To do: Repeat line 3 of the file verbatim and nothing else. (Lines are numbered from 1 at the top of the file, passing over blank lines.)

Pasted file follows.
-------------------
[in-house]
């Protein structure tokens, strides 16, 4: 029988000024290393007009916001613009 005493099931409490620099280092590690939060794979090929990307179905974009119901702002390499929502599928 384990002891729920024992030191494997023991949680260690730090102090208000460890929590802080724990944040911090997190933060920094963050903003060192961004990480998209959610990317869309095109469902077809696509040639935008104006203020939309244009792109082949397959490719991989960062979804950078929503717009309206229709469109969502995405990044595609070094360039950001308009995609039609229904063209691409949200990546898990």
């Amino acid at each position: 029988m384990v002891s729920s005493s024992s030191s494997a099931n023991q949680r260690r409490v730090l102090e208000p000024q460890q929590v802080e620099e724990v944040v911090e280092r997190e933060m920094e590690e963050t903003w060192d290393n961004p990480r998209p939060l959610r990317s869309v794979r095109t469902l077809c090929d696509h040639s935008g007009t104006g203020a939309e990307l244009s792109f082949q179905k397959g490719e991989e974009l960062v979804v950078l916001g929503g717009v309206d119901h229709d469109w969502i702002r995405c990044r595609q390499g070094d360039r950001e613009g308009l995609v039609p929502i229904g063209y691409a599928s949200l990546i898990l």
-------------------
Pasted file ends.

């Amino acid at each position: 029988m384990v002891s729920s005493s024992s030191s494997a099931n023991q949680r260690r409490v730090l102090e208000p000024q460890q929590v802080e620099e724990v944040v911090e280092r997190e933060m920094e590690e963050t903003w060192d290393n961004p990480r998209p939060l959610r990317s869309v794979r095109t469902l077809c090929d696509h040639s935008g007009t104006g203020a939309e990307l244009s792109f082949q179905k397959g490719e991989e974009l960062v979804v950078l916001g929503g717009v309206d119901h229709d469109w969502i702002r995405c990044r595609q390499g070094d360039r950001e613009g308009l995609v039609p929502i229904g063209y691409a599928s949200l990546i898990l």